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The Data Is Clear England Is Becoming A Kinder Place To Live Despite The Racist Trolls Sunder Katwala

The summer of football’s dream came to an end on a bitter note.
The final was lost due to penalties.
The horrific displays of chaos at Wembley, as well as online hatred hurled at three young players who missed penalties and partisan disputes about who was to blame, signaled a return to Earth.
Gareth Southgate has established himself as a leader who can bridge the gap between tradition and modernity.
His youthful team proudly wore the emblem, sang the national anthem, and refused to bend the knee.
The #EnglandTogether campaign, which galvanized civic voices from all faiths and none behind the simple statement “football is coming home – and it’s a home we all share,” coined by imam Qari Asim, praised the country’s inclusive pride.
To defend that vision, we must be vigilant – but not alarmed – in confronting the toxic racial fringe.
So we should talk about how anti-racism gained a 99:1 share of the online debate after the tournament.
Marcus Rashford’s popularity is not dependant on his performance.
Because the ball hits the post, he does not become any less English.
But it was heartwarming to see the hundreds of messages of support and protection left for Rashford as Manchesterers reacted with great compassion to the missed penalty and the foolish and abusive way his mural was vandalized.
This occurred at the same time as internet racist harassment.
It was no less vital to respond with love and pride because the graffiti was not overtly racist.
The reaction in Manchester demonstrated that England is definitely kinder now than it was in 1998, when David Beckham’s petulant red card at the World Cup sparked a barrage of criticism.
The national media fanned the rage, but this time the red shirts and broadsheets were kinder.
Calls to disregard online racist trolls, on the other hand, strike me as tone deaf.
Despite the decline of racist beliefs in society, I continue to receive more racist abuse than I did 30 years ago – there are many fewer bigots, but social media has developed as a new source of bigotry.
Everyone from an ethnic minority who speaks out about race in public is only a click away.
This is constant for important political and sporting figures, giving them a different, unequal experience of public life.
Twitter and Facebook’s media pronouncements declaring that racist abuse has no place on their platforms are contradictory because they maintain pro-racism standards.
When I complained about a tweet that said, “You will never be British, racism is the foundation of the nation,” I was assured it was not against the rules.
With the boycotters defeated and the booing drowned out, the players were able to win the symbolic battle about taking the knee, with a rising majority of fans supporting the gesture, with a third remaining opposed.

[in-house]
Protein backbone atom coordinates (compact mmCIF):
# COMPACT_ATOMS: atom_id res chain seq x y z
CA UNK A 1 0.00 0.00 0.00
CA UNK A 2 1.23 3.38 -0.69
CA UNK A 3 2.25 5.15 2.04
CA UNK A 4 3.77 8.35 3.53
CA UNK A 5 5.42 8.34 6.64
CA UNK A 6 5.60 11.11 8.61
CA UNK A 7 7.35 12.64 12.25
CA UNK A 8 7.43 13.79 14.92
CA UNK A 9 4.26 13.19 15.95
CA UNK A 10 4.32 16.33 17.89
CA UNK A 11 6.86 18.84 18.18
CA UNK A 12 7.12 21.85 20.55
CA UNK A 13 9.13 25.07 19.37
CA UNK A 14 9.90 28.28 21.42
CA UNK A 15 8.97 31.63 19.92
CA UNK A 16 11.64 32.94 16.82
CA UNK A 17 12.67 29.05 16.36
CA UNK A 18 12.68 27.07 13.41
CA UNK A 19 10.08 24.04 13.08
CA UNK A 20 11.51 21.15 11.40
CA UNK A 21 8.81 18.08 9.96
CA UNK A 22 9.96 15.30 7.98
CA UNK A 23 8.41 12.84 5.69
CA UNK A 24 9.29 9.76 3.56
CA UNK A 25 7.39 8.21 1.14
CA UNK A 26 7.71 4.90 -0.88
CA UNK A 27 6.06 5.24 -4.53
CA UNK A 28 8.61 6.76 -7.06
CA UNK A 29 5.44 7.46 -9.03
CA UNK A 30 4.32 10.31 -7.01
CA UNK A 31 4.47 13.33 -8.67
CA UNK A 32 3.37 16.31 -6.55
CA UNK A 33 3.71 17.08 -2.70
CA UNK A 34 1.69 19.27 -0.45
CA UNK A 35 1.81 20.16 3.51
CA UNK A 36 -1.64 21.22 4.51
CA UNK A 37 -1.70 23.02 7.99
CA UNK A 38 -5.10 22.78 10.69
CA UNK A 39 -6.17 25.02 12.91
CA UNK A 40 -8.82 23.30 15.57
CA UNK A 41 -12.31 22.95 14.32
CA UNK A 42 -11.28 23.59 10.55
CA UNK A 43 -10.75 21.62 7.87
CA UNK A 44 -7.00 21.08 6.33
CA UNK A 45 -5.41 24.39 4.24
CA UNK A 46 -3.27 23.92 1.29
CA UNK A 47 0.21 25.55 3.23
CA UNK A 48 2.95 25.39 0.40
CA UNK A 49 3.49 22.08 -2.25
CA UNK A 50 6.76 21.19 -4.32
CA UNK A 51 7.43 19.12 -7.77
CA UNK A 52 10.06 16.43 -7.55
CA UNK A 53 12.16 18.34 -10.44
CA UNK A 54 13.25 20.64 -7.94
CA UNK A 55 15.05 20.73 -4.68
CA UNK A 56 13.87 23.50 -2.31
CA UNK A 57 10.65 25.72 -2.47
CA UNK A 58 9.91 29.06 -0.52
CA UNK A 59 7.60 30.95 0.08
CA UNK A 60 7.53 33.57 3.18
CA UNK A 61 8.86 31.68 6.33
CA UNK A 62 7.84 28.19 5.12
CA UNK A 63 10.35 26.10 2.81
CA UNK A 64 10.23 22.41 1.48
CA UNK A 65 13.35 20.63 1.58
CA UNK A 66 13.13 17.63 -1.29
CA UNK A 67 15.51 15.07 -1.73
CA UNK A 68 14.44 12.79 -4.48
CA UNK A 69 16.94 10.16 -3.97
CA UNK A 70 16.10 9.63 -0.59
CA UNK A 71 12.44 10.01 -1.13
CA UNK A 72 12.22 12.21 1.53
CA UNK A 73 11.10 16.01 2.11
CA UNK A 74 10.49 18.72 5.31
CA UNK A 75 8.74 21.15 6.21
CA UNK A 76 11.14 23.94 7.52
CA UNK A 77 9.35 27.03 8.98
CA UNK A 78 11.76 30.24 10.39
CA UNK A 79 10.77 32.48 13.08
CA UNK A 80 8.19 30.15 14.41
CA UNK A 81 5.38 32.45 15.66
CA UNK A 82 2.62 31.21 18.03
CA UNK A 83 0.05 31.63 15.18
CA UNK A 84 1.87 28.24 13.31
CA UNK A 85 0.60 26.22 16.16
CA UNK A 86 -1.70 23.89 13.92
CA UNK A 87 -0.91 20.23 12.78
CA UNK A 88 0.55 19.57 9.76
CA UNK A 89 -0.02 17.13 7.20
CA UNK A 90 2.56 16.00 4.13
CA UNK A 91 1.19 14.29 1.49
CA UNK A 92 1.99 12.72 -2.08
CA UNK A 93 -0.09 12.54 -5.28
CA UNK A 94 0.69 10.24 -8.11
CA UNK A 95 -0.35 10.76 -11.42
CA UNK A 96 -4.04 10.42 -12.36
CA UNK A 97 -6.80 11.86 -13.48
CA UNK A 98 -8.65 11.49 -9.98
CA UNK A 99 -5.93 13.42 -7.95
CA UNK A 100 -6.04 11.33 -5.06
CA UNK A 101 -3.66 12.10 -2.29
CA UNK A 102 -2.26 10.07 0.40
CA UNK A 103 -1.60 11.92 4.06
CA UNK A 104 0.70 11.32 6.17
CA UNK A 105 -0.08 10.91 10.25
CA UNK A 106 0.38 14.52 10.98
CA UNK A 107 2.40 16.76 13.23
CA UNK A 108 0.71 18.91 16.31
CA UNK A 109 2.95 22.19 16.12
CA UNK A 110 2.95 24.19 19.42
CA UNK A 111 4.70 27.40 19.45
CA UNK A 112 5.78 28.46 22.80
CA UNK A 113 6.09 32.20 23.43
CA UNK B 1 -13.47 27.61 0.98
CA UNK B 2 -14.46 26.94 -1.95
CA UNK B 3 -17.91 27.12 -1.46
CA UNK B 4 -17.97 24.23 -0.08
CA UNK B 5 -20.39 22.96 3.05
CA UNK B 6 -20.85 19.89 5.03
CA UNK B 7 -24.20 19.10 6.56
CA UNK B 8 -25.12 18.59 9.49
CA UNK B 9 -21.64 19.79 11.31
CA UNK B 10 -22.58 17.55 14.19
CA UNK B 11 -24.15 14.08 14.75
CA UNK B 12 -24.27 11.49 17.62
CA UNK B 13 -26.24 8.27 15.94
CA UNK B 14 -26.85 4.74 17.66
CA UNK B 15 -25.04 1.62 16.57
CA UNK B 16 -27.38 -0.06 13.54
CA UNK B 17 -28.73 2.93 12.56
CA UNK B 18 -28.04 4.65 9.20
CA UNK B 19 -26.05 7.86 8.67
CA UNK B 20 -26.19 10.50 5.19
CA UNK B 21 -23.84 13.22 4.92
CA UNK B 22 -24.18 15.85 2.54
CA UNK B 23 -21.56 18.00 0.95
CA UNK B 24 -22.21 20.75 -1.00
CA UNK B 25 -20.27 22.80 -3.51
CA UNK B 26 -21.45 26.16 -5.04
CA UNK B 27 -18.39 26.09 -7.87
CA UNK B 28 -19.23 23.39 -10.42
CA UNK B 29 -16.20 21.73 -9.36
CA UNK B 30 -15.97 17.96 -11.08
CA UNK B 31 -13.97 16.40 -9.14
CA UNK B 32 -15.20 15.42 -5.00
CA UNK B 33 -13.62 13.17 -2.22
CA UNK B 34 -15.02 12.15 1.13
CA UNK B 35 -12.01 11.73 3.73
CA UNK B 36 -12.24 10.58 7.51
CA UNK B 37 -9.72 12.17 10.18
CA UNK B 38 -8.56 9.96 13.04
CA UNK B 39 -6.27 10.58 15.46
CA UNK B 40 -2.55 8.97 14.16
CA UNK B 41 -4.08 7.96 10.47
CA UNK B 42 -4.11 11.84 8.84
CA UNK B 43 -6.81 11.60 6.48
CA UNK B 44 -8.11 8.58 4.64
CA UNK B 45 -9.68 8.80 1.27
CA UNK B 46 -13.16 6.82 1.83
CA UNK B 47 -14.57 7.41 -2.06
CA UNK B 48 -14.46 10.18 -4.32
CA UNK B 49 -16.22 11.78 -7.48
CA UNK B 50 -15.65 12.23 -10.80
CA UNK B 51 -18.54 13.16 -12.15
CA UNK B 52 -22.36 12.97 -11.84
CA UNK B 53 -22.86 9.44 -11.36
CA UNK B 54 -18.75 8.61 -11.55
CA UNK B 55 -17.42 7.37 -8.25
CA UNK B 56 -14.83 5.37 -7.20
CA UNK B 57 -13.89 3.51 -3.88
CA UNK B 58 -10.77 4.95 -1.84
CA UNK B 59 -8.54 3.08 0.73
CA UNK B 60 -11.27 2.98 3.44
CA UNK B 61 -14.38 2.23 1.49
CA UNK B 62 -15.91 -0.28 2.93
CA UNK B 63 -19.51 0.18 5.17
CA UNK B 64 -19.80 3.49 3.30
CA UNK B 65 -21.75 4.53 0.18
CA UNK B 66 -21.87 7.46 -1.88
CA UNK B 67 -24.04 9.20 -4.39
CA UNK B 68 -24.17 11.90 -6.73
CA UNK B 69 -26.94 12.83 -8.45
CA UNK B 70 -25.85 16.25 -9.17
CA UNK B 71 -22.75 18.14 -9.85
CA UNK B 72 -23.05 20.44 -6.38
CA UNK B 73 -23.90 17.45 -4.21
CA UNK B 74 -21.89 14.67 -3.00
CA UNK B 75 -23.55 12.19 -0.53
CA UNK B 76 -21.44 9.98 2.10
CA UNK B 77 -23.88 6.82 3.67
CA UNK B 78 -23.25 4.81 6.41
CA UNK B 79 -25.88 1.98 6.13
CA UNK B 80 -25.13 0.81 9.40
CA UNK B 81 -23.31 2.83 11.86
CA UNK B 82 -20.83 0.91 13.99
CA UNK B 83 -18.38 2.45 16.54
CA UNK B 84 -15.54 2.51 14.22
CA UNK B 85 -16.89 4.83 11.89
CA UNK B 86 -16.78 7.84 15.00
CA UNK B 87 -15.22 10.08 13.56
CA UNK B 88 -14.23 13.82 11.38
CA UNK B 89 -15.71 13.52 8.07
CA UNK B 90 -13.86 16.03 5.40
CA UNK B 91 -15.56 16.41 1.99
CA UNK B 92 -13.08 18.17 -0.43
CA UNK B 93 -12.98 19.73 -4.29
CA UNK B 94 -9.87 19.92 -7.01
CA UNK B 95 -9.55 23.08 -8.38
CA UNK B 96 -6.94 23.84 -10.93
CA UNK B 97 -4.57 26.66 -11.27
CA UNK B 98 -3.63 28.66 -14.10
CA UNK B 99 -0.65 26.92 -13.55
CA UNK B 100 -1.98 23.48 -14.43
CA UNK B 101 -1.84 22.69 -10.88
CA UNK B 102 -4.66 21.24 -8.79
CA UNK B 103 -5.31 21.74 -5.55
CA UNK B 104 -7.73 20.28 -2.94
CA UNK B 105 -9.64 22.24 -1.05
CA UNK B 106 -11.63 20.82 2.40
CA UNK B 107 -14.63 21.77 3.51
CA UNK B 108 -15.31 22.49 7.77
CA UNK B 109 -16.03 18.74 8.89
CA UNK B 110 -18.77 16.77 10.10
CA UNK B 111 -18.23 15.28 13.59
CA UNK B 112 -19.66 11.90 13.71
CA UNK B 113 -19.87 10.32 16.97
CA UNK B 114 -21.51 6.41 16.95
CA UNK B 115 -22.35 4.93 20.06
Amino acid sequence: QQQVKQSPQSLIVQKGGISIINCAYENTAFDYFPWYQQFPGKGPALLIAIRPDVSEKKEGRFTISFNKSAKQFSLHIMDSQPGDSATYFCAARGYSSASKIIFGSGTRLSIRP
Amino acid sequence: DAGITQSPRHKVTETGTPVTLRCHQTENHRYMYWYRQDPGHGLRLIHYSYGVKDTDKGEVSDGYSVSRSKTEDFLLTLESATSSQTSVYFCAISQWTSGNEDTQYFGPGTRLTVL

After standing firm, the players may choose to demonstrate the bridging spirit in victory that has been sorely lacking in national politics in the post-Brexit period.
They might choose to retire the gesture – as a step forward, not a step back – by gaining significant investments in anti-racist reporting, grassroots inclusion, and agreements to track how the level playing field on the field can be transferred to the dugout, boardroom, and press box.
It would be absurd to believe that Euro 2020 will bring an end to the “culture war,” but it has provided some essential boundaries on the field.
The right realized that “anti-woke” identity politics are a problem when they challenge young national heroes from a minority position, rather than some insane student plan, real or imaginary.
MP Steve Baker’s demand for more empathy across generational and ethnic divisions on racism echoes efforts on the left to appeal to people from all walks of life, generations, and ethnic groups.
In our more intentionally international United Kingdom, England is an atypical country, a stateless entity with no public recognition.
Sports fans will support Team GB at the Olympics and – four nations again – at the Commonwealth Games in Birmingham next year, after cheering for England, Scotland, and Wales at Euro 2020.
In politics and civic life, the intuitive knowledge of most sports fans that we have more than one flag and national identity is far rarer.
Southgate, on the other hand, should not continue to be the public face of an inclusive England.
It’s time for civic England to find its voice in speaking for England, too, if we want England’s football manager to concentrate on how to better employ his attacking talents.
The Rugby League World Cup in England this autumn will be a major affair in the north, while England’s Lionesses will strive to win the European Championship on home soil next summer.
Those of us working to bridge social differences need a much better public story about how to link the dots and leverage such high-profile events to help develop a larger movement.
If we don’t do that, our efforts to celebrate what we have in common risk being misinterpreted as a status quo endorsement by the establishment.
According to Jill Rutter’s important Speak Together research report, narratives of unity must be linked with a clear understanding of the need to reform policy and practice in order to bridge our ethnic, religious, and social class differences.
I’ve long predicted that England will win the World Cup in 2026.
This young team will peak at the ideal time to put an end to 60 years of suffering, 30 years after Euro 96, in perfect harmony.
So on the way to school on Friday morning, we sang Three Lions again in the car.
It already conjures up memories of our Euro 2020 summer, but it’s also a tune of anticipation.
Let us stand up for a united England full of hope, but we can’t expect football to do everything.

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